Sound Waves Power Space Travel
 

A way has been found to provide power for deep space mission. A University of California scientist working at Los Alamos has developed a way to generate electrical power for deep-space travel using sound waves. The traveling-wave thermoacoustic electric generator could power space probes to the furthest reaches of the universe.

Scott Backhaus, working with colleagues from Northrop Grumman, designed a thermoacoustic system that is twice as efficient as similar thermoelectric generators on spacecraft and which uses heat from the decay of a radioactive fuel to generate electricity.

Current devices convert only 7 per cent of the heat source energy into electricity. The traveling-wave engine converts 18 per cent of the heat source energy into electricity.

The attraction of the device, now with the efficiency needed for space travel, is the fact that the only moving component in the device besides the helium gas itself is an ambient temperature piston. This gives it the reliability needed for long-distance space probes.

Traveling wave thermoacoustic heat engines convert high-temperature heat to acoustic power with high efficiency, without moving parts. Electrodynamic linear alternators and compressors have shown high acoustic-to-electricity transduction efficiency along with long maintenance-free lifetimes. Optimising a small traveling wave thermoacoustic engine for use with an electrodynamic linear alternator gave the Backhus team a traveling-wave thermoacoustic electric generator. It is a power conversion system, good for demanding applications such as electricity generation aboard spacecraft.

Thermoacoustics is the thermodynamic interaction of acoustics with solid surfaces that posses a temperature gradient. The oscillations of acoustic pressure generate heat transfers to and from solid surfaces while acoustic displacement oscillations cause the heat transfers to happen at spatially separate locations.

Time phasing of the pressure and displacement oscillations, the sign and magnitude of the temperature gradient in the solid and the location of that temperature gradient in the acoustic wave can all be used to create a variety of devices. These include standing-wave and traveling-wave heat engines and refrigerators. The gas undergoing the acoustic motion is the only moving component. The absence of moving parts lets you tailor the device geometry to a particular application and gives you the reliability.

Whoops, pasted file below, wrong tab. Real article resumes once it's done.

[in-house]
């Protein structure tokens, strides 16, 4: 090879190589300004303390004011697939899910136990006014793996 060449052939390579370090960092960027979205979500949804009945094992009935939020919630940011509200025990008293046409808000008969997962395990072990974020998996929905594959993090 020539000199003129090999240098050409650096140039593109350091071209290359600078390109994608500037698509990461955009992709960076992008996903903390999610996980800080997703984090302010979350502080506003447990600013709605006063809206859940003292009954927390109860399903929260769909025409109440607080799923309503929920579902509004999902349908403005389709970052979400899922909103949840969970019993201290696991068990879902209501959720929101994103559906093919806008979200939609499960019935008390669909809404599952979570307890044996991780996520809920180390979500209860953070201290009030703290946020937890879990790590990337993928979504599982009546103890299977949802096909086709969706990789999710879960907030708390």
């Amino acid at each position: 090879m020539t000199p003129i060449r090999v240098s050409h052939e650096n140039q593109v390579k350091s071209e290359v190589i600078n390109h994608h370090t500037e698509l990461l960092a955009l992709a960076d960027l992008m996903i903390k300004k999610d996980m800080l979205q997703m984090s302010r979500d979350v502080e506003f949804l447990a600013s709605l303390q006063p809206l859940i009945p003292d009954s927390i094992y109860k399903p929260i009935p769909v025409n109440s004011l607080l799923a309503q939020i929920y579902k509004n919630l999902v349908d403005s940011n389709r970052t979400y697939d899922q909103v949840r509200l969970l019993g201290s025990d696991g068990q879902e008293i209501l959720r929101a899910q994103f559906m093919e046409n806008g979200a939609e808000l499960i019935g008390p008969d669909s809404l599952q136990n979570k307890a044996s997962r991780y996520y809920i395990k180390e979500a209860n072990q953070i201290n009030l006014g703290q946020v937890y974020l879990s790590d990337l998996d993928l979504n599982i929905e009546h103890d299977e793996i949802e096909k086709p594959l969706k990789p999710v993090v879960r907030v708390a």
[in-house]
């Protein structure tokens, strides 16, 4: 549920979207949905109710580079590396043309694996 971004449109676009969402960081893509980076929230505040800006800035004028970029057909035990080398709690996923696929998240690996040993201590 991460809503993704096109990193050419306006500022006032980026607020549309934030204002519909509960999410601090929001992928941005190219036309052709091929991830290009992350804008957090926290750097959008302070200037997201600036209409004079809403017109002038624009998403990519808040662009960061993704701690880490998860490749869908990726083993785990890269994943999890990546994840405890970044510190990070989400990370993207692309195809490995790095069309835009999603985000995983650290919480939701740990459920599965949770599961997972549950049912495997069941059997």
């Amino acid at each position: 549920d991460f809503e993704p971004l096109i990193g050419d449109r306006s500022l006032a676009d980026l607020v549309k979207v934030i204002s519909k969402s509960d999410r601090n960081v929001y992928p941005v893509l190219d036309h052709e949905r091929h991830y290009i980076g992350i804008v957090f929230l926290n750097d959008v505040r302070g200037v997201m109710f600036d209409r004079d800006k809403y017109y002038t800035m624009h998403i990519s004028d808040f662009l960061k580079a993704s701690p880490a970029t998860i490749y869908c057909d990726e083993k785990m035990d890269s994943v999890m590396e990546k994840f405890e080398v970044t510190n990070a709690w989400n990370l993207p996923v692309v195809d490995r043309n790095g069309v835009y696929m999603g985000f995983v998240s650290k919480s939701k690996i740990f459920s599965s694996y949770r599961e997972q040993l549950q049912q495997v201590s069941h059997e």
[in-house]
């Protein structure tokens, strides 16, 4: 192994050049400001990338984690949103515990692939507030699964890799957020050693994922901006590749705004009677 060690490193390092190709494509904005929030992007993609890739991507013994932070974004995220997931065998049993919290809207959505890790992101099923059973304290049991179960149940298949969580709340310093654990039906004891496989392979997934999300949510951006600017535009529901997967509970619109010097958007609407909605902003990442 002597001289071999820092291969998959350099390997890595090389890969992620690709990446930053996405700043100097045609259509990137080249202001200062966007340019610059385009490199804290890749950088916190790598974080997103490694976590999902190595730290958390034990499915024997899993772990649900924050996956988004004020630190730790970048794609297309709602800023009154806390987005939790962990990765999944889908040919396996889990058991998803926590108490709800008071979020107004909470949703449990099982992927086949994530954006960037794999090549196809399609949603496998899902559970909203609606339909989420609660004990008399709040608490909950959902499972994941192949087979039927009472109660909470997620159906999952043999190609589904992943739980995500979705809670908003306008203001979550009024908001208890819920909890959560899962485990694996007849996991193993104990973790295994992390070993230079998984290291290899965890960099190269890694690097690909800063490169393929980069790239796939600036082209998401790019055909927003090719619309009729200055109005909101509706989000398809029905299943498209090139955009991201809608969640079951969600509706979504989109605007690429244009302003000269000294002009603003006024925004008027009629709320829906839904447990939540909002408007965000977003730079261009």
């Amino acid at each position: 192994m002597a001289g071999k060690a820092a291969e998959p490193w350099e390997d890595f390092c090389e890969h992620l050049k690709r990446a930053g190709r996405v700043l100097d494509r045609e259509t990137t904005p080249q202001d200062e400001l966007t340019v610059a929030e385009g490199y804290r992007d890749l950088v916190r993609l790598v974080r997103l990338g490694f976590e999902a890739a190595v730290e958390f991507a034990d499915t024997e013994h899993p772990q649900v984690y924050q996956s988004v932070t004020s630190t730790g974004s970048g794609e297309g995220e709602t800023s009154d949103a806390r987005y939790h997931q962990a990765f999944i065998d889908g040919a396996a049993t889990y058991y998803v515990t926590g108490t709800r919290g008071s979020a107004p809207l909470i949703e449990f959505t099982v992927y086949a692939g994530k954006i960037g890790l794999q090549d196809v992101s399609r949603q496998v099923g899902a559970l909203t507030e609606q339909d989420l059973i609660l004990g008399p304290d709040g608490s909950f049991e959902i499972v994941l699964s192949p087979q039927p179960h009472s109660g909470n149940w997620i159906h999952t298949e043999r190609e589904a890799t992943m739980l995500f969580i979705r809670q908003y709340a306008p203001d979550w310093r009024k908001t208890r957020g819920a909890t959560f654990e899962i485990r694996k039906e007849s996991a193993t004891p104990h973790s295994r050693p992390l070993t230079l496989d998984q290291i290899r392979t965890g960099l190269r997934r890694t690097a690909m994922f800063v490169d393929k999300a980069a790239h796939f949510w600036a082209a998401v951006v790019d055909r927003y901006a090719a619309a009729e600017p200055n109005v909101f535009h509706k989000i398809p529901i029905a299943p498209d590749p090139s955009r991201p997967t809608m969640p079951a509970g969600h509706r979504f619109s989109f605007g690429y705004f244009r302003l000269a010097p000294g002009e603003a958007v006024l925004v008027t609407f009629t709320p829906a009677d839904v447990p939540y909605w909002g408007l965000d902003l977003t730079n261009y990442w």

The new device integrates a traveling wave thermoacoustic heat engine with a linear alternator to generate electricity from high-temperature heat. They used a flexure-bearing-supported linear alternator. It is composed of a stack of several spiral-cut circular metallic plates with a piston attached to its center. The stack forms an extremely stiff bearing in the radial direction, soft in the axial direction. This lets the piston move in its cylinder with a radial clearance as small as 10 micrometers. The stiff flexure bearing keeps the piston from touching the cylinder and the small clearance effectively forms a nonwearing seal that requires no lubrication.

A coil of copper wire attached to the piston oscillates with it. As the coil moves through a magnetic field generated by permanent magnets, the linear motion of the piston is transformed into electricity.

Converting high temperature heat to acoustic power is good where the acoustic power can be used directly, such as powering a traveling-wave thermoacoustic refrigerator. When it is converted to electricity through a linear alternator, interface requirements and size restrictions put extra demands on the engine that can significantly change its design and optimisation.

This made optimisation harder but still doable; you minimise mass and volume, because it is on a spacecraft, while maximising electric power output. They modified the thermoelectric engine to minimise the peak-to-peak stroke while increasing acoustic power output.

The traveling-wave engine is a modern adaptation of the 18th century thermodynamic invention of Robert Stirling--the Stirling engine--which is similar to a steam engine but uses heated air instead of steam to drive a piston. It works by sending helium gas through a stack of 322 stainless-steel wire mesh discs called a regenerator. The regenerator is connected to a heat source and heat sink that causes the helium to expand and contract. This creates powerful oscillating sound waves that drive the piston of a linear alternator to generate electricity.

To comment on this article, write to us at tiresearch@frost.com

To find out more about Technical Insights and our Alerts, subscriptions and research services, access http://ti.frost.com